Sadly, commas are often misused and mistreated. They lay by the wayside when they are meant to join independent thoughts. They are shoved in excess one after the other into dense sentences. Sometimes, they are placed without a coordinating conjunction buddy, leaving them cold and lonely. Other times, they unwillingly contribute to fragments. Alas, the list of comma abuse could go on and on.
How do we give back to the commas that have helped us shape our writing so much? How do we apologize for all the times we have misunderstood them? It’s simple, we practice our usage and work to bring justice to all commas far and wide.
Here are some practical guidelines to follow when punctuating your masterpieces.
FANBOYS is a mnemonic device that helps you remember all seven of the coordinating conjunctions. These are used when joining two complete thoughts together—they basically scream “I need a comma!”
Ex: I love my bosses at Kingdom Winds, and I love my coworkers!
Ex: I want a cookie, but I should eat fruit.
It is helpful to structure your sentences in ways that lead to the next idea, too!
- “I want a cookie, but I should eat fruit” indicates that I might crave something sweet, but I will choose something healthy. The next sentence or thought might express that I always feel better after choosing fruit.
- On the other hand, “I should eat fruit, but I want a cookie” indicates that I should eat something healthy, but I am opting for what I crave. The next sentence or thought might express that I get a tummy ache when I choose the chocolate chip option.
Sentence order and structure help us keep our minds focused on the movement and progression of the stories we are telling.
A round of applause for “AND!”
The comma can be used to separate different items in a list, too. “And” gets extra attention because it’s the coordinating conjunction that we use to separate the items! Here at Kingdom Winds, we are firm believers in correct comma usage and the well-known but highly debated Oxford Comma! The Oxford Comma is the last comma in a list of items.
Ex: Kingdom Winds is a publishing company for artists, authors, and musicians.
Ex: The zoo has monkeys, giraffes, tigers, lions, elephants, and alligators.
A common mistake is forgetting important commas! Sometimes, commas are crucial because they can save lives!
Ex: Let’s eat Grandma!
Ex: Hop on Dad!
- Without a comma, “Let’s eat Grandma” suggests that Grandma is about to become dinner. With the correct placement of a comma, however, “Let’s eat, Grandma” suggests that Grandma is being called to dinner and that everyone should now eat.
- Without a comma, “Hop on Dad” suggests that the children in the family should dogpile on top of their father. With the correct placement of a comma, however, “Hop on, Dad” suggests that a child is telling his father to hop on a bicycle or a horse.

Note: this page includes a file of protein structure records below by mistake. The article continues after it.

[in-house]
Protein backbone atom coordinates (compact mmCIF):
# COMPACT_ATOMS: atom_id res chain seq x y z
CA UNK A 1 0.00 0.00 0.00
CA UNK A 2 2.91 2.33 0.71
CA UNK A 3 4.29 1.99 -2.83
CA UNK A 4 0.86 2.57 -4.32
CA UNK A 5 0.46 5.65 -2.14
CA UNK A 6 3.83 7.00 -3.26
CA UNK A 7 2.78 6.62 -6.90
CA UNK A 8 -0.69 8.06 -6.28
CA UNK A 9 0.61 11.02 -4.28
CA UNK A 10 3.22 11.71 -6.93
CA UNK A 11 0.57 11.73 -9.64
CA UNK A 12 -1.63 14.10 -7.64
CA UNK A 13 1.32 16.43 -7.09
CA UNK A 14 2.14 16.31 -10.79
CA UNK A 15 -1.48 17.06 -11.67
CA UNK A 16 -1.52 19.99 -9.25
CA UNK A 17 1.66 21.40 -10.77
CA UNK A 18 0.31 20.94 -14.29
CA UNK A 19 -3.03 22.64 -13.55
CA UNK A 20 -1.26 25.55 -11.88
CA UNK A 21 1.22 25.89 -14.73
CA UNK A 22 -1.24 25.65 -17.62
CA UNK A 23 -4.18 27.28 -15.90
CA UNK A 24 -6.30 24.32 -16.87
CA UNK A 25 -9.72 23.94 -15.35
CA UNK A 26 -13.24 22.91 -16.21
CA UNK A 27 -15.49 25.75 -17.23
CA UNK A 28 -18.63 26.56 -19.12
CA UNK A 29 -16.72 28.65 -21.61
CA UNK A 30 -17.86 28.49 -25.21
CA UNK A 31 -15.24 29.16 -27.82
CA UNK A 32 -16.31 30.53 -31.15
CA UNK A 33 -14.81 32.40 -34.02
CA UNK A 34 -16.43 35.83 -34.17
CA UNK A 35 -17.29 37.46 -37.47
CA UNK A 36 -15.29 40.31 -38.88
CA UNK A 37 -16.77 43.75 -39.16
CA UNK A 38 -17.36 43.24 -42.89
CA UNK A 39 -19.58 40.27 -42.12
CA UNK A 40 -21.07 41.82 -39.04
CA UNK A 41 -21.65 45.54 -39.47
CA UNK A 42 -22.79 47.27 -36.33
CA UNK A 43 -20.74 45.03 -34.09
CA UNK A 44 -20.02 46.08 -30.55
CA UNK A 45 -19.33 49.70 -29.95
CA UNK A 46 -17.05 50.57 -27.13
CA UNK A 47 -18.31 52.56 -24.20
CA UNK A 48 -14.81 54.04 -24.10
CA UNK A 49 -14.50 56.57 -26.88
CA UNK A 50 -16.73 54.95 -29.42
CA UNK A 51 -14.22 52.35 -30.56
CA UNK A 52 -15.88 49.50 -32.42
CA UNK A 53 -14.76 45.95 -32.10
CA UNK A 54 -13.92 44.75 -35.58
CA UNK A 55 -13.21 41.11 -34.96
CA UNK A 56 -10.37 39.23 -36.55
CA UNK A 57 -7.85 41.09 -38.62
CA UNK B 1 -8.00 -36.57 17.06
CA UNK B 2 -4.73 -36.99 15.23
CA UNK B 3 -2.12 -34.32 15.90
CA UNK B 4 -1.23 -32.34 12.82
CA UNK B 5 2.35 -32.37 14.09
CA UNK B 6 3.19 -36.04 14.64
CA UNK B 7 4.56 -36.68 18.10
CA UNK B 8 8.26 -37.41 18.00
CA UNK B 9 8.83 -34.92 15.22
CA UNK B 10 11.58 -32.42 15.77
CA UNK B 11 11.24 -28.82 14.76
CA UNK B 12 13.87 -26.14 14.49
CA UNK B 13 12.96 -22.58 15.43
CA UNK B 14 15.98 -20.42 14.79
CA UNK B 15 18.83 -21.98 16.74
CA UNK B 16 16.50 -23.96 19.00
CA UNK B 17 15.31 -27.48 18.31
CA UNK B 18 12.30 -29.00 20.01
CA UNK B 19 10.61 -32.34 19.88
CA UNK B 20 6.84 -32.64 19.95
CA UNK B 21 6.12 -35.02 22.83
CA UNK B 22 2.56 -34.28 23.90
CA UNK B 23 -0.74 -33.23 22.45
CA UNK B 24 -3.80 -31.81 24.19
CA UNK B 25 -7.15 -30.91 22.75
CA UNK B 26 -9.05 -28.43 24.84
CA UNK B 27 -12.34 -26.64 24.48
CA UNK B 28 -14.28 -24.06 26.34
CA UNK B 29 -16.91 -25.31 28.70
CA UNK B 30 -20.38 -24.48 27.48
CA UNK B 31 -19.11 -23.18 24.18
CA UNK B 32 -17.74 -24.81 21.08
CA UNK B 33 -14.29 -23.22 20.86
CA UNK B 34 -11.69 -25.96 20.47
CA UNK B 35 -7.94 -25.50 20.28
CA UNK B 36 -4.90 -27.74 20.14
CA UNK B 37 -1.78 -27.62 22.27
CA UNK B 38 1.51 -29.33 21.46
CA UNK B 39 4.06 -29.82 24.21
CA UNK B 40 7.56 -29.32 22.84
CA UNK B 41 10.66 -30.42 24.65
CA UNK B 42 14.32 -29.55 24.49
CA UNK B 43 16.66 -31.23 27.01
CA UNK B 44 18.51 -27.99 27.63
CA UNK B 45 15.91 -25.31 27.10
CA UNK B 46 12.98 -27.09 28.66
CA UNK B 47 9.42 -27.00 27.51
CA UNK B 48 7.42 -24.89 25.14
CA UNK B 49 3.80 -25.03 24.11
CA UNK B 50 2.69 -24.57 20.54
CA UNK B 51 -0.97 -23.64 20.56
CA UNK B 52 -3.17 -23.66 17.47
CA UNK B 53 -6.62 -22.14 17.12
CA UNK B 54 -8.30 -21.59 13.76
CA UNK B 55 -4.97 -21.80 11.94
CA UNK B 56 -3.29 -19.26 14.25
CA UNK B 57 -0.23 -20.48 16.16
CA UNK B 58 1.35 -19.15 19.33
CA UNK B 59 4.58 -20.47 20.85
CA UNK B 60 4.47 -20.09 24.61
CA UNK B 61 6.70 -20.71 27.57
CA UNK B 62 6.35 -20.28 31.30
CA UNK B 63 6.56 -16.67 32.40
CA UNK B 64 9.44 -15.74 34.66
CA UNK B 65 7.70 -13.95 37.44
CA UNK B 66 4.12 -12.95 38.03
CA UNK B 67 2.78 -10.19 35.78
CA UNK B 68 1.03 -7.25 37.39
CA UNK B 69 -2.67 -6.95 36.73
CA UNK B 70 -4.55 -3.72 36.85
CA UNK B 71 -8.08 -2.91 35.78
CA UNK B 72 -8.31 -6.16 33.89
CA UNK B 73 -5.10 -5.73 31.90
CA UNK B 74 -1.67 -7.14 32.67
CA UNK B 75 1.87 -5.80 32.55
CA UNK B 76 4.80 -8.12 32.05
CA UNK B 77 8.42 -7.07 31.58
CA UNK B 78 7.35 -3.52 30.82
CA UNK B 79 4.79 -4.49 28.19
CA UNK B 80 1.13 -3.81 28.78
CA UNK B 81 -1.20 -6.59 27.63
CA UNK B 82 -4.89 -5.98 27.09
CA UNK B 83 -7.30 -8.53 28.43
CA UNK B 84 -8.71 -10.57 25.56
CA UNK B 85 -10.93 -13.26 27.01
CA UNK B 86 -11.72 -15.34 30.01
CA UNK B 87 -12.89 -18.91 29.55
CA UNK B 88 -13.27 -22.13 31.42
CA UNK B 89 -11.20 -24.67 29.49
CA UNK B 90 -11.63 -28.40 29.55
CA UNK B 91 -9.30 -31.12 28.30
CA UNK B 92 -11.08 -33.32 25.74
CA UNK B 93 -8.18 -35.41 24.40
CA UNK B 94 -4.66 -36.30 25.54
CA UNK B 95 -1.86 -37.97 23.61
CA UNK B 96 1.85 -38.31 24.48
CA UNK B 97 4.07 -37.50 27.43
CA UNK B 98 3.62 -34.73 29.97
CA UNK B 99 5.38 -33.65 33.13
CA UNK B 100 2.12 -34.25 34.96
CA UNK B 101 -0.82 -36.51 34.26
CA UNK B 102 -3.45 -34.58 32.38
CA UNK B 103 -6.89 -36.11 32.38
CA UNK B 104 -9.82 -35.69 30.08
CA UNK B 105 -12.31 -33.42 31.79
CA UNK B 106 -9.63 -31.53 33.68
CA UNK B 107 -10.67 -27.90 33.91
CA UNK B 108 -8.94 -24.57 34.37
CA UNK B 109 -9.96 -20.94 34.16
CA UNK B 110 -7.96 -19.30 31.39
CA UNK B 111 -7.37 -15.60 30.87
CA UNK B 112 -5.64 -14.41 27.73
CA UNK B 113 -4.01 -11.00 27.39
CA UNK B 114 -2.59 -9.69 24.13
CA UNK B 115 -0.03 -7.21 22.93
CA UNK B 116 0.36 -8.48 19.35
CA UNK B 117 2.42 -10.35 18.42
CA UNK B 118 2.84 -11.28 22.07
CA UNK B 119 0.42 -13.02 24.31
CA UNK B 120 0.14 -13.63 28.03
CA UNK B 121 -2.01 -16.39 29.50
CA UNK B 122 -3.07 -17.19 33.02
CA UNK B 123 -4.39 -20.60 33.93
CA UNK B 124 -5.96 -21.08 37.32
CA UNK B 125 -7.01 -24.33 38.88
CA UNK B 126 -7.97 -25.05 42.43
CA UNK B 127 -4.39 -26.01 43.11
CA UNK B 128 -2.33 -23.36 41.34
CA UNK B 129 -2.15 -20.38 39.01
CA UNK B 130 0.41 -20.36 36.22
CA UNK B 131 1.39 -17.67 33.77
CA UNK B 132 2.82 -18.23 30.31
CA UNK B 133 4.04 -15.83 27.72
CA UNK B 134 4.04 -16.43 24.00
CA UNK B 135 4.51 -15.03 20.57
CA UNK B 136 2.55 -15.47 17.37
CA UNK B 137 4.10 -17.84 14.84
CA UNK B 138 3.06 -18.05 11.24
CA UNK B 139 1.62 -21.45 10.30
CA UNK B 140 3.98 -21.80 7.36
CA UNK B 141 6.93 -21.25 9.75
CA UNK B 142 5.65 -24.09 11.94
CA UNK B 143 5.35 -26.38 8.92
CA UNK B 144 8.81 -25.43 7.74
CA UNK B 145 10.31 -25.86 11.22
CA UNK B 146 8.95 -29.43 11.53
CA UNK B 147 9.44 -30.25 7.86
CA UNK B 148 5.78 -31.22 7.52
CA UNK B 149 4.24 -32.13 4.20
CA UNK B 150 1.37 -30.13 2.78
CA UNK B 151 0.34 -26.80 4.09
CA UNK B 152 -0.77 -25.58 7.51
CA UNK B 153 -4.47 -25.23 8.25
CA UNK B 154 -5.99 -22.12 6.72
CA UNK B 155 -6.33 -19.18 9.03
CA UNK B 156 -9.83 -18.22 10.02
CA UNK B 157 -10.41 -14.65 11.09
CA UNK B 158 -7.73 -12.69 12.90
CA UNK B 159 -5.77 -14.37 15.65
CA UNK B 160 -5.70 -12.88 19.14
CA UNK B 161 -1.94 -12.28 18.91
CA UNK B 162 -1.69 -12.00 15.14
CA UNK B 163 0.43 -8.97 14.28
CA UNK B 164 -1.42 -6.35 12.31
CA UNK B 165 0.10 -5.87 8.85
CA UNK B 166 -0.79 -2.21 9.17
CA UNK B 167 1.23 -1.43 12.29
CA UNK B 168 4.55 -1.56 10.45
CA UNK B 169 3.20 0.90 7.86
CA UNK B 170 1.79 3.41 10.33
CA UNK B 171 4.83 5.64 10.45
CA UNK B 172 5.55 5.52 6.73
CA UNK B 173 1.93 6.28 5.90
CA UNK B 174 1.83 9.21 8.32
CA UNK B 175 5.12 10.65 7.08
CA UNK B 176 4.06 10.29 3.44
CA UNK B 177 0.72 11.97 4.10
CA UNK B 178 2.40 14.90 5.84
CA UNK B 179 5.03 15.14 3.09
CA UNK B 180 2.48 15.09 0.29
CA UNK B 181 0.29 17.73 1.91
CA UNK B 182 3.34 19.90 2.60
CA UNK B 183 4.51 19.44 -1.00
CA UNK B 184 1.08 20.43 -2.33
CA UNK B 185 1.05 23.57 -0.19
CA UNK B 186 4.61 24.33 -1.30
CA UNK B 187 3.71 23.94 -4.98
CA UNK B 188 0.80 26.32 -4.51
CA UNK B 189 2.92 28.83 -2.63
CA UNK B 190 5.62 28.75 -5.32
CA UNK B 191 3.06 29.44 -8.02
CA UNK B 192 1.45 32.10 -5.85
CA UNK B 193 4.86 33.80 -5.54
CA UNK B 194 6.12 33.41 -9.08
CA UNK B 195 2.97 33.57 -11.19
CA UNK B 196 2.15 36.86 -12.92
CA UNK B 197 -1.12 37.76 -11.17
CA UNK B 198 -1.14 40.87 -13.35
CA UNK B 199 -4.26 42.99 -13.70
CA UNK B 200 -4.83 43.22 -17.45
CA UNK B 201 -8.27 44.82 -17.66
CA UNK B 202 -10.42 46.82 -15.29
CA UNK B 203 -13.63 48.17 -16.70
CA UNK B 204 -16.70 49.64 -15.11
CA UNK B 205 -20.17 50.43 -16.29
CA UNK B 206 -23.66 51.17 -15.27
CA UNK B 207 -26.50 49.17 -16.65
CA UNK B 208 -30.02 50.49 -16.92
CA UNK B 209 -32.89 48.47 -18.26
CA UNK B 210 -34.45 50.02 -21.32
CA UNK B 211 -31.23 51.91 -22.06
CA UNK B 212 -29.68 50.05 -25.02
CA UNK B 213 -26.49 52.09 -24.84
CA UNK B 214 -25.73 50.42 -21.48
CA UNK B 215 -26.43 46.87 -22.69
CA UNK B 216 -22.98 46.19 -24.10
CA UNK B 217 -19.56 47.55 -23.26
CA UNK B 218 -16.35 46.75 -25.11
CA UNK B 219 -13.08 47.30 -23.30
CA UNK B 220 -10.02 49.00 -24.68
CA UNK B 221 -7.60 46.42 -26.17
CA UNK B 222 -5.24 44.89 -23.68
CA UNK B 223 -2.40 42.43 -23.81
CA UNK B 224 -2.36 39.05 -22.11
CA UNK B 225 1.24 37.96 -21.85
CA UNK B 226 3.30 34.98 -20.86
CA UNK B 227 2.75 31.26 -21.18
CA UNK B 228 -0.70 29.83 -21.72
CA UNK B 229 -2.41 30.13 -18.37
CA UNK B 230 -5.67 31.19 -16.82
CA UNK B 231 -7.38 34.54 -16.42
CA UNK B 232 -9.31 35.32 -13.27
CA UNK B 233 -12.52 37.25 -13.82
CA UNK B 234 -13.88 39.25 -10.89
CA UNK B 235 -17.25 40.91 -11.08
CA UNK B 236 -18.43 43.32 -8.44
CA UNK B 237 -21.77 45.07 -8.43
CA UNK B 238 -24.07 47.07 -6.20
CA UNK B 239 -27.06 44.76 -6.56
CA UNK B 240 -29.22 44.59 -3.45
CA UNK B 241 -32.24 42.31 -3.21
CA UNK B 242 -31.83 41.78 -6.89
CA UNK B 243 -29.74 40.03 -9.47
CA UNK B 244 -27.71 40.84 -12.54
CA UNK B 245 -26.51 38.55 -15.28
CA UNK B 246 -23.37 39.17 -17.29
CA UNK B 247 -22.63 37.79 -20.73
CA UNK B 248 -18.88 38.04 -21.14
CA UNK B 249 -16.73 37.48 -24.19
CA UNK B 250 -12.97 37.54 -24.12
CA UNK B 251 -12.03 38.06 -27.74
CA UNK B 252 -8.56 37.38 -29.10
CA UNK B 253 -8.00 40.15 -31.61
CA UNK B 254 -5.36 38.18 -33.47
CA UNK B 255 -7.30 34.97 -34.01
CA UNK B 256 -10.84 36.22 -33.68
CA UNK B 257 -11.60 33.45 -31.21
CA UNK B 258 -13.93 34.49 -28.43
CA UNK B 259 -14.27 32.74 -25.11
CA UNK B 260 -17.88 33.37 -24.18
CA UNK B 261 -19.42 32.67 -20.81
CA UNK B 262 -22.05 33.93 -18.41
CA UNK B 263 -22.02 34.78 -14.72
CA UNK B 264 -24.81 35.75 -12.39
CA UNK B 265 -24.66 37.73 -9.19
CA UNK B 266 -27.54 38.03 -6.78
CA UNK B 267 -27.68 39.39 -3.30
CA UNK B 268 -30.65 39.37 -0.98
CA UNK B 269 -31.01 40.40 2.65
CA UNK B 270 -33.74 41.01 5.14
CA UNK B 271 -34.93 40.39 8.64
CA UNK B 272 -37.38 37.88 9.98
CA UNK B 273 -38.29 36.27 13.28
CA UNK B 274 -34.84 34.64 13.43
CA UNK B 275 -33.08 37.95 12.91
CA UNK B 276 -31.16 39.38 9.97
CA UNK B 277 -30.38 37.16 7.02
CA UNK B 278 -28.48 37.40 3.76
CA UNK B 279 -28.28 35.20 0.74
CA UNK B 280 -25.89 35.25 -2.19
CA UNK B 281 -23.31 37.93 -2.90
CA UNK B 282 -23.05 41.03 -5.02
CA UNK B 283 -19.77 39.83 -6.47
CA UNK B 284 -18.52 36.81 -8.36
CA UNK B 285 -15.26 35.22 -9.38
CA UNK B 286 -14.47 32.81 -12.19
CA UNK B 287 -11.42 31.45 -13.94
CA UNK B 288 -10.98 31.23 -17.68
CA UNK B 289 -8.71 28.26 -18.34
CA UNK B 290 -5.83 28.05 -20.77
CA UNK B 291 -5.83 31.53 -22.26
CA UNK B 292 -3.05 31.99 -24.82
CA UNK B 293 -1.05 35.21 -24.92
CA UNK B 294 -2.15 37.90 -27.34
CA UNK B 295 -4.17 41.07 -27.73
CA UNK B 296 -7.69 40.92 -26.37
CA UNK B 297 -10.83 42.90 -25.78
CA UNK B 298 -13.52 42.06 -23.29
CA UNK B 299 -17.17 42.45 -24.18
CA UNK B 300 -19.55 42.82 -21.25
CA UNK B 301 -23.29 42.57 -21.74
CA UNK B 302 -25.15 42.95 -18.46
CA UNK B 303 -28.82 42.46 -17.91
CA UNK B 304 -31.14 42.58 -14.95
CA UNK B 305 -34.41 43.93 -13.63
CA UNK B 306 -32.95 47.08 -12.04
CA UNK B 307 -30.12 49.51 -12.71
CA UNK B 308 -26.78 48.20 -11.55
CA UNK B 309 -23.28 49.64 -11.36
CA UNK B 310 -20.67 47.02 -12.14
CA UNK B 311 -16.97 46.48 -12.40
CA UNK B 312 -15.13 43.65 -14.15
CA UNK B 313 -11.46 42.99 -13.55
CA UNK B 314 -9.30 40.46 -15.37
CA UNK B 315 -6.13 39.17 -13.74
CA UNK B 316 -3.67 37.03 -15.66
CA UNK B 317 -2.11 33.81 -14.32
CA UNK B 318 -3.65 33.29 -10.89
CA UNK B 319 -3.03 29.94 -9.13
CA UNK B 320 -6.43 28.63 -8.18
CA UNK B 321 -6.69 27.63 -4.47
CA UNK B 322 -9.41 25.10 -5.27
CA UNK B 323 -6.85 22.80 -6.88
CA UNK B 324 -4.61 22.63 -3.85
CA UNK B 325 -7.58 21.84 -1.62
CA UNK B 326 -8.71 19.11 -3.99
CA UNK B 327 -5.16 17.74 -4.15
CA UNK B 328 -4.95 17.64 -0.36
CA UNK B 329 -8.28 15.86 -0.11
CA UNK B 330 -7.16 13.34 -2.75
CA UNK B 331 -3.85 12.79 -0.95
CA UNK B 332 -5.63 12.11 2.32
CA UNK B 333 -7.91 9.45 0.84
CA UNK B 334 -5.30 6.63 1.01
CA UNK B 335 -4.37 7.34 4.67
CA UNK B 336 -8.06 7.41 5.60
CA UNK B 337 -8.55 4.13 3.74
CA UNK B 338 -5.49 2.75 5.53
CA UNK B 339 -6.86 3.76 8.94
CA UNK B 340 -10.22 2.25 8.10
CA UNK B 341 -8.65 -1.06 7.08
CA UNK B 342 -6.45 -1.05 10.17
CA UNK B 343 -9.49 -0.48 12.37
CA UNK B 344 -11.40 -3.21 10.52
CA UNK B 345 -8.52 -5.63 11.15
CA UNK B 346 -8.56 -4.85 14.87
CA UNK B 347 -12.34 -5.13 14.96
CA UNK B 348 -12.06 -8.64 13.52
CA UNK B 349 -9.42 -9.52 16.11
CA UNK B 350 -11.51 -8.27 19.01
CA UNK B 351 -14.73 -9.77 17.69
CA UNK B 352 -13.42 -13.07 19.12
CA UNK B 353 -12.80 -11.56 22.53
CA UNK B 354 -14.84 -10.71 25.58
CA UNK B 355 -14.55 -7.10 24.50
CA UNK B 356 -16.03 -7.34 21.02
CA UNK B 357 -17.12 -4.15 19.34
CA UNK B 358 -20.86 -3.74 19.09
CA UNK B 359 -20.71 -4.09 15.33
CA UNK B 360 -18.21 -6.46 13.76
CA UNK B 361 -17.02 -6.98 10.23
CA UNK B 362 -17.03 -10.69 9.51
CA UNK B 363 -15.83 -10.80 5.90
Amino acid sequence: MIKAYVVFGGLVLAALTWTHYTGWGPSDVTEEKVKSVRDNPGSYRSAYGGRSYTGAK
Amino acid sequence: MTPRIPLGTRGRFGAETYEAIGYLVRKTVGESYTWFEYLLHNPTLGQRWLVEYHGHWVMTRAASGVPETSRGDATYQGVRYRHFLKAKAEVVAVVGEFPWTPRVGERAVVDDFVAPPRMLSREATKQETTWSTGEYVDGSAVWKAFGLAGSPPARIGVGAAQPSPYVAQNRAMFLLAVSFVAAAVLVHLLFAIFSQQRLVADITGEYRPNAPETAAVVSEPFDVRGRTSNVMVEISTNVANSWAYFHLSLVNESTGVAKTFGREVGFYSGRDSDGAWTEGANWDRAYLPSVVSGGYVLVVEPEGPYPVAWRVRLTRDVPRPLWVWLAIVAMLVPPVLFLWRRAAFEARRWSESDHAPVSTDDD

Another common mistake is placing too many commas in a sentence!
Ex: A panda eats, shoots, and leaves.
Ex: I drink, juice, milk, and coffee, and I eat, fruit, cookies, and doughnuts.
- “A panda eats, shoots, and leaves” gives the impression that the panda performs three separate tasks because of the extra commas that divide each idea. A panda does not eat food, shoot a BB gun, and leave the crime scene. It is crucial to remove the unnecessary commas to relay the correct message that the diet of a panda is bamboo shoots and leaves: “A panda eats shoots and leaves.”
- “I drink, juice, milk, and coffee, and I eat, fruit, cookies, and doughnuts” suggests multiple tasks being completed but relays incoherent messages. It’s possible that I drink a beverage, juice a lemon, milk a cow, and eat food, but it’s not possible that I “coffee, fruit, cookies, and doughnuts.” Taking out extra commas makes the sentence clearer: “I drink juice, milk, and coffee, and I eat fruit, cookies, and doughnuts.”
Introductory Words and Phrases
All of the words you use to “introduce” a sentence get commas right after their appearance. You get a comma, and you get a comma, and you get a comma! Everyone gets commaaas!
Ex: Suddenly, I felt a cold chill drift through the room.
Ex: Meanwhile, I was having tea with my grandmother.
Be careful that you don’t use the comma right after an introductory word when it’s a part of an introductory phrase! Place the comma after the whole phrase instead.
Ex: However you look at it, the situation is rather tough.
Ex: Besides the stain on her shirt, Jess was spotless from head to toe after the food fight.
Some of the introductory words can allude to time.
Ex: Oftentimes, I get too caught up in daydreaming about living on an island.
Ex: Sometimes, I like to sneak up on to the roof and stare at the stars.
Lastly, we will take a look at fragmented sentences.
When an independent clause and a dependent clause get smooshed together, a lot of people turn to a comma for support. However, this comma is unnecessary. The best way to remember to leave the comma out is by reading the second half of the sentence by itself. If the sentence cannot stand alone, the comma should be removed.
Ex: I enjoy eating pie, and going on long walks in the park. X
“Going on long walks in the park” does not make sense by itself. Therefore, we can say au revoir to the comma.
Ex: We are the light of the world and the salt of the earth. ✓
“The salt of the earth” is not a full sentence; thus, it relies on the independent clause that proceeds it. The omission of the comma is acceptable.
Next time you are feeling stuck, take a glance back at this guide for comma usage. Don’t be afraid to call on help or take a moment to research when you’re feeling unsure. Commas can be intricately important tools that shape the meaning and the progression of our sentences!
Featured Image by Brad Neathery